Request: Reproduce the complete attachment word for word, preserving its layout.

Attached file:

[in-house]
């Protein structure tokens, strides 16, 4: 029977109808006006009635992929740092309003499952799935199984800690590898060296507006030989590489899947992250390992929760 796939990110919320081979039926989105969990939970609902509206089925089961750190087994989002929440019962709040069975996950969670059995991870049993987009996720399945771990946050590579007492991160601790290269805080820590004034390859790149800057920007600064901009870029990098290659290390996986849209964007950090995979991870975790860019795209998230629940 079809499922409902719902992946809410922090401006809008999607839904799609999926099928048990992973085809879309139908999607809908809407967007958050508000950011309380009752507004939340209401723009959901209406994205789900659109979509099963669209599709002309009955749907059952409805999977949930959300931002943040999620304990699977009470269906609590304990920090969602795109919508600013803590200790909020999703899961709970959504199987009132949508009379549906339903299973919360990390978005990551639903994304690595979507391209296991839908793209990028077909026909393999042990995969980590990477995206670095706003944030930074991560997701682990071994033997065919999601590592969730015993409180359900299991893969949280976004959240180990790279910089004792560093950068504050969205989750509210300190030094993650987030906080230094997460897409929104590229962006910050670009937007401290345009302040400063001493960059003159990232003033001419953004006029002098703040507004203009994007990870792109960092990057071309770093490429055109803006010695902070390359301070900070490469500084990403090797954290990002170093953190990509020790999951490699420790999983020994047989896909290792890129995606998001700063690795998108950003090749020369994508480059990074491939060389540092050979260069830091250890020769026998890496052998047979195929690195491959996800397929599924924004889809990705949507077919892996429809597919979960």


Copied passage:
[in-house]
């Protein structure tokens, strides 16, 4: 029977109808006006009635992929740092309003499952799935199984800690590898060296507006030989590489899947992250390992929760 796939990110919320081979039926989105969990939970609902509206089925089961750190087994989002929440019962709040069975996950969670059995991870049993987009996720399945771990946050590579007492991160601790290269805080820590004034390859790149800057920007600064901009870029990098290659290390996986849209964007950090995979991870975790860019795209998230629940 079809499922409902719902992946809410922090401006809008999607839904799609999926099928048990992973085809879309139908999607809908809407967007958050508000950011309380009752507004939340209401723009959901209406994205789900659109979509099963669209599709002309009955749907059952409805999977949930959300931002943040999620304990699977009470269906609590304990920090969602795109919508600013803590200790909020999703899961709970959504199987009132949508009379549906339903299973919360990390978005990551639903994304690595979507391209296991839908793209990028077909026909393999042990995969980590990477995206670095706003944030930074991560997701682990071994033997065919999601590592969730015993409180359900299991893969949280976004959240180990790279910089004792560093950068504050969205989750509210300190030094993650987030906080230094997460897409929104590229962006910050670009937007401290345009302040400063001493960059003159990232003033001419953004006029002098703040507004203009994007990870792109960092990057071309770093490429055109803006010695902070390359301070900070490469500084990403090797954290990002170093953190990509020790999951490699420790999983020994047989896909290792890129995606998001700063690795998108950003090749020369994508480059990074491939060389540092050979260069830091250890020769026998890496052998047979195929690195491959996800397929599924924004889809990705949507077919892996429809597919979960």